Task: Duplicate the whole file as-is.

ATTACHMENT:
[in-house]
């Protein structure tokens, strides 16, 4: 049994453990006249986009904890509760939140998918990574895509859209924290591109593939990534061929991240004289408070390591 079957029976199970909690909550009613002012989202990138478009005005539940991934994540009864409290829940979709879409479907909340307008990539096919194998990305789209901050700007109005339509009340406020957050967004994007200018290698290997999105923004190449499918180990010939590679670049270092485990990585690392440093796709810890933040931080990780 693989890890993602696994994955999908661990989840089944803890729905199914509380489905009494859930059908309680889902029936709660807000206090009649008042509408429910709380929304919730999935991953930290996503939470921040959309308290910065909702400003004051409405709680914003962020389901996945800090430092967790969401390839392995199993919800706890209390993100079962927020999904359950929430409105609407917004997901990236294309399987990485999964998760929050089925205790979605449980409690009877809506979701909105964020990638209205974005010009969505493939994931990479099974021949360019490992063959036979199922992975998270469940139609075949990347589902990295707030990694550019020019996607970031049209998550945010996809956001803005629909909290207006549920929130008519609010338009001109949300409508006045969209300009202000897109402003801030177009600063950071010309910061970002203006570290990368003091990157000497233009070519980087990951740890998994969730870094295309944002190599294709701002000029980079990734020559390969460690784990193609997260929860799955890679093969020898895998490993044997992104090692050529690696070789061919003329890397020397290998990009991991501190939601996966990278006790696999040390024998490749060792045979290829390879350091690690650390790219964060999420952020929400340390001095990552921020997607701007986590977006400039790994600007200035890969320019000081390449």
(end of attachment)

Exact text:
[in-house]
């Protein structure tokens, strides 16, 4: 049994453990006249986009904890509760939140998918990574895509859209924290591109593939990534061929991240004289408070390591 079957029976199970909690909550009613002012989202990138478009005005539940991934994540009864409290829940979709879409479907909340307008990539096919194998990305789209901050700007109005339509009340406020957050967004994007200018290698290997999105923004190449499918180990010939590679670049270092485990990585690392440093796709810890933040931080990780 693989890890993602696994994955999908661990989840089944803890729905199914509380489905009494859930059908309680889902029936709660807000206090009649008042509408429910709380929304919730999935991953930290996503939470921040959309308290910065909702400003004051409405709680914003962020389901996945800090430092967790969401390839392995199993919800706890209390993100079962927020999904359950929430409105609407917004997901990236294309399987990485999964998760929050089925205790979605449980409690009877809506979701909105964020990638209205974005010009969505493939994931990479099974021949360019490992063959036979199922992975998270469940139609075949990347589902990295707030990694550019020019996607970031049209998550945010996809956001803005629909909290207006549920929130008519609010338009001109949300409508006045969209300009202000897109402003801030177009600063950071010309910061970002203006570290990368003091990157000497233009070519980087990951740890998994969730870094295309944002190599294709701002000029980079990734020559390969460690784990193609997260929860799955890679093969020898895998490993044997992104090692050529690696070789061919003329890397020397290998990009991991501190939601996966990278006790696999040390024998490749060792045979290829390879350091690690650390790219964060999420952020929400340390001095990552921020997607701007986590977006400039790994600007200035890969320019000081390449």